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Phyllis Plevyak, active at Mount Saint Joseph High School, dies

Phyllis Plevyak, trained as a dietitian, was known for her fudge.
Phyllis Plevyak, trained as a dietitian, was known for her fudge.(HANDOUT)

Phyllis Plevyak, who was called the “First Lady of the Mount" for Mount Saint Joseph High School, died of cancer March 3 at Brandywine Assisted Living in West Fenwick, Delaware. The longtime Catonsville resident was 95.

Born in Cuba, she was the daughter of Leonard Toole, an architect working on a Havana church, and his wife, Sadie. Her family followed his projects and moved to Tampa, Florida; Charlotte, North Carolina; Springfield, Northampton and Boston, Massachusetts; and finally, Stamford, Connecticut, where Mrs. Plevyak graduated from Stamford High School.

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She earned a diploma from the New York College of Dietetics and worked as a dietitian at Roosevelt Hospital in New York and the Waldorf Astoria Hotel before taking a position at a summer camp in Port Jervis, New York. There she met her future husband, John Plevyak, who was spending the summer as the camp cook.

The married Oct. 20, 1945, at St. John’s Church in Stamford.

The couple settled in West Baltimore, first in Irvington off Frederick Road, later on Athol Avenue, Gelston Drive and South Rolling Road in Catonsville.

Her husband spent a 59-year career at Mount Saint Joseph as a teacher, coach and athletic director.

Mrs. Plevyak and her children were active at the school. She became known as the “First Lady of the Mount” after a principal gave her that title.

After raising her family, Mrs. Plevyak taught preschool at Glen Mar Early Learning Center and Bethany Lane Baptist Church, both in Ellicott City.

“She loved working with children and was known for wearing her Winnie the Pooh costume each year on Halloween," said her granddaughter, Jaime Lennon.

A family member nominated Mrs. Plevyak for a Granny Smith Grandmother of the Year title run by the Washington state apple growers. She received its "Most Spirited Granny” award from the state’s Apple Commission.

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“She was flown to Washington state and made friends with the other contestants,” said her daughter, Donna Atkinson of Millville, Delaware. “But when asked about her preference for apples, she admitted they were not her favorite. She did say she ate a little applesauce.”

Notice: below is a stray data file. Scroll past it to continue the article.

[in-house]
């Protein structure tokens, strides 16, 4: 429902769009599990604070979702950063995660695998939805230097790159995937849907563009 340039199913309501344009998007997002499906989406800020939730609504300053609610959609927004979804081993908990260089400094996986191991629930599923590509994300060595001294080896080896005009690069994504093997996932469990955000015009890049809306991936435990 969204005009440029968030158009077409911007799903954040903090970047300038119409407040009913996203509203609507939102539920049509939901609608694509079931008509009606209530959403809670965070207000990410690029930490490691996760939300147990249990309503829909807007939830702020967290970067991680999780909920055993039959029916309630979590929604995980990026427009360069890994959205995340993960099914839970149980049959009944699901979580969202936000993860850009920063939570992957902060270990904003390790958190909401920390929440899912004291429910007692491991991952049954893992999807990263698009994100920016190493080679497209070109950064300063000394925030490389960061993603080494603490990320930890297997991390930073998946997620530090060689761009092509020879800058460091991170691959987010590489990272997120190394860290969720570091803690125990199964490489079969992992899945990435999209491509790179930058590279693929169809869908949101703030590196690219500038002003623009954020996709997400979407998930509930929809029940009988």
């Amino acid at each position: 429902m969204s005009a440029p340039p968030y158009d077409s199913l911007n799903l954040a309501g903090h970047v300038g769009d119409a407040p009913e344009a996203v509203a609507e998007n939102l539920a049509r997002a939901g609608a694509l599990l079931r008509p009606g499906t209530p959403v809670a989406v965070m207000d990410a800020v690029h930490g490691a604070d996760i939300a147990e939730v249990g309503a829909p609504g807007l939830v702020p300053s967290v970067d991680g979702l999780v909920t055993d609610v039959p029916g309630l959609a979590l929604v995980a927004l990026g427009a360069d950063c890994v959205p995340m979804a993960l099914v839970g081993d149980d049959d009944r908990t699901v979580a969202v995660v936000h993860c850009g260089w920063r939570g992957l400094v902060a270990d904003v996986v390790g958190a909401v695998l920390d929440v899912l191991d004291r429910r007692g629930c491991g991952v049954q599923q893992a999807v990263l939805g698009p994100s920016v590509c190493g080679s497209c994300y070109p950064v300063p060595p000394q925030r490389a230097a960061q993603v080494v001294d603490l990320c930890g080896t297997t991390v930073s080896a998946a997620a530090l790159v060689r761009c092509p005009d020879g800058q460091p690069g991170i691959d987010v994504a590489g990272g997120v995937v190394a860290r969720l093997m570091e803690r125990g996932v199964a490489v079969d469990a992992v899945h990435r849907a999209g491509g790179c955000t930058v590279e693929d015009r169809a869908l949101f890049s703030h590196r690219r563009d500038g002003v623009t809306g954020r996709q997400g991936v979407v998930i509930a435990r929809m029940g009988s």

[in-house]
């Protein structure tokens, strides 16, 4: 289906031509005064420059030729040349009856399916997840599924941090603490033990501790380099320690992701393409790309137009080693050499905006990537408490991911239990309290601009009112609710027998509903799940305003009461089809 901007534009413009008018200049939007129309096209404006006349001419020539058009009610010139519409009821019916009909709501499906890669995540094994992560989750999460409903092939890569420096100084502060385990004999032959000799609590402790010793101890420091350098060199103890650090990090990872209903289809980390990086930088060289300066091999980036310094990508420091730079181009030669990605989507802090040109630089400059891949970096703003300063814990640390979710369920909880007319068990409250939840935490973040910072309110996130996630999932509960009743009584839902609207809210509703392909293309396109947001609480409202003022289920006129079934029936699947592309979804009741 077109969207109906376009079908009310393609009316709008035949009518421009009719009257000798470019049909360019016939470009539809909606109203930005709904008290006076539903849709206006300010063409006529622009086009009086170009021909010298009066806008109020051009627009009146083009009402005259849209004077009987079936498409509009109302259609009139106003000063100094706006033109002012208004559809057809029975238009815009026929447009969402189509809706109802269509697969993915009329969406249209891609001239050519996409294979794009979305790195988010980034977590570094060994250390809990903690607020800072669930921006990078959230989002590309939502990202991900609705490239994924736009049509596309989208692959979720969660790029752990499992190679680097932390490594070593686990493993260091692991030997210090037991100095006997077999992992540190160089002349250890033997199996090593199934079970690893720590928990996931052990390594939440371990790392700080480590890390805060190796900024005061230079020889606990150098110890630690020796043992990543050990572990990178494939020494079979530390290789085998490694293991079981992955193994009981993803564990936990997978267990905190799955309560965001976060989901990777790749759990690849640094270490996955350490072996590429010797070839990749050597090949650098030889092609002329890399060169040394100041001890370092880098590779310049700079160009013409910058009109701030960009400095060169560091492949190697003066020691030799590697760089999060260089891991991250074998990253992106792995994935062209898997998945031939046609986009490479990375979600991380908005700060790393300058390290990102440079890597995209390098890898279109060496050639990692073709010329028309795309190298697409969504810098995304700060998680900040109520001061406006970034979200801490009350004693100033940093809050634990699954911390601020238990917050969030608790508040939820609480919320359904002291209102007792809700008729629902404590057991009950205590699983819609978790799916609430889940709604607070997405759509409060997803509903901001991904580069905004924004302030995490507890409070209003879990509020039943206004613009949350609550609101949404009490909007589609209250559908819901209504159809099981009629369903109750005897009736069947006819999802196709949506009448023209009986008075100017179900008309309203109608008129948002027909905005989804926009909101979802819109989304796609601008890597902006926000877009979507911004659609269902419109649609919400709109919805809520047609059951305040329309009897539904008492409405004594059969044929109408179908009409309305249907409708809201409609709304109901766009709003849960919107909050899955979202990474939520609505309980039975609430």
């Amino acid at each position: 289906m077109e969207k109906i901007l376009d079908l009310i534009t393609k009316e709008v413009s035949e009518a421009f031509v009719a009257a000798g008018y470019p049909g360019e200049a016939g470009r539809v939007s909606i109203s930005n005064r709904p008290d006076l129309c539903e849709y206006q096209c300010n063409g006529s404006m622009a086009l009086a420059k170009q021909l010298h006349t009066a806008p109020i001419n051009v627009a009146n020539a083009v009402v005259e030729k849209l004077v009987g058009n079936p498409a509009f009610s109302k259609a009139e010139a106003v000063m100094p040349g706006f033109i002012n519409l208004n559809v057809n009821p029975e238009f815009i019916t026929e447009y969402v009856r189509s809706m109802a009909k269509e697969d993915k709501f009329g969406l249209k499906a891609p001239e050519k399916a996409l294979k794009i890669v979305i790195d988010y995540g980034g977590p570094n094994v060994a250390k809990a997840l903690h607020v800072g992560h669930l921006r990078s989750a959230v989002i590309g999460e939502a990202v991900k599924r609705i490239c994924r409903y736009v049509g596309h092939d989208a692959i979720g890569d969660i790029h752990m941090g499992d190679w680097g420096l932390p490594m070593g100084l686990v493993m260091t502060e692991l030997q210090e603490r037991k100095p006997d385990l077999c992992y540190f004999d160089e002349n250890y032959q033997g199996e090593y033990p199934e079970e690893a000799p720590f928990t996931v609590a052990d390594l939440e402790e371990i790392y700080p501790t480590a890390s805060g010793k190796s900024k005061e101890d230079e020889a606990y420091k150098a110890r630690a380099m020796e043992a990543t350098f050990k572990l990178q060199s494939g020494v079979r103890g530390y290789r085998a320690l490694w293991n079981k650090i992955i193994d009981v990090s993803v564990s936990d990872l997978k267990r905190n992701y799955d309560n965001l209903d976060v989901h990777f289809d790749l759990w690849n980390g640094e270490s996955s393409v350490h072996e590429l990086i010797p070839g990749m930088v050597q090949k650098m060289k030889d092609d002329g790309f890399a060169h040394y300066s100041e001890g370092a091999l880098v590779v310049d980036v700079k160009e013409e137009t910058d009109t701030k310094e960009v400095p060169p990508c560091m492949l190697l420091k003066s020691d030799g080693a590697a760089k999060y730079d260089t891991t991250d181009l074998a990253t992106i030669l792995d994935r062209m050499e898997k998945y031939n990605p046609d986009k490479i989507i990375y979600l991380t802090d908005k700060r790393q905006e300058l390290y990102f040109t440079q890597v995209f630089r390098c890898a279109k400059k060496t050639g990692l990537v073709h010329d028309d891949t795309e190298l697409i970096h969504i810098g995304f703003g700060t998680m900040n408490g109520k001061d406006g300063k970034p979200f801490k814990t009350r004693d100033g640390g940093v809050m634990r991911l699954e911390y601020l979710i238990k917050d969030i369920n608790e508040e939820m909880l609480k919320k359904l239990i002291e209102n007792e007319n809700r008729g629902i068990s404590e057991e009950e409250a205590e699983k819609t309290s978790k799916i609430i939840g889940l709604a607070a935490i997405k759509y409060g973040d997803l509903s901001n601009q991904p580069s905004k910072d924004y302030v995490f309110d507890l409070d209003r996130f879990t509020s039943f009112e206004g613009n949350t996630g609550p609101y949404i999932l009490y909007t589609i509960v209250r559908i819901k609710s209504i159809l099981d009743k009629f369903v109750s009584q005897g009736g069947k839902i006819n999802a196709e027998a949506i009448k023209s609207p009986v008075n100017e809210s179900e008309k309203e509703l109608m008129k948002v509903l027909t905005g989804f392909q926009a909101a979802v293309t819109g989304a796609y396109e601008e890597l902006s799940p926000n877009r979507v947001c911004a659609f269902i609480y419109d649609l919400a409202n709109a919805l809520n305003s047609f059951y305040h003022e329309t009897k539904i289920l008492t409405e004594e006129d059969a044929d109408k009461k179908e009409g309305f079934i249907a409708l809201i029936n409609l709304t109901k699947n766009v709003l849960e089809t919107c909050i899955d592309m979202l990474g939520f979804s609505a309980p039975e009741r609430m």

Mrs. Plevyak often returned to Mount Saint Joseph High School.

“She could frequently be found in the stands of the football field, which was renamed after John Plevyak in 2008,” said her granddaughter, Jaime. “She considered the school her home away from home," even after she downsized to a condominium in Elkridge and, eventually, an assisted-living facility in West Fenwick Island.

Mrs. Plevyak enjoyed the beach and spent the summers with her extended family. She was an ardent Orioles fan. She also traveled and made trays of fudge she gave to family and friends.

“Being a dietitian by training, she was a very good cook,” said her daughter, Donna. “She was famous for that fudge, but she said it did not turn out so well on a humid day. She was also a great mother.”

Said her granddaughter, Jaime: “She is remembered fondly for her independence, Irish wit, and her penchant for stirring up a little trouble.”

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Mrs. Plevyak returned to Mount Saint Joseph each spring for graduation to personally present an award in her husband’s name. She last made the award in 2019.

Plans for a funeral Mass at St. Joseph’s Monastery in Irvington are pending.

In addition to her daughter, survivors include a son, John Plevyak of Ocean City; three other daughters, Becky Malarkey of Selbyville, Delaware, Pam Dickerson of Elkridge and Kathy Montemorra of Odenton; 14 grandchildren; and 17 great-grandchildren. Her husband died in 2000.

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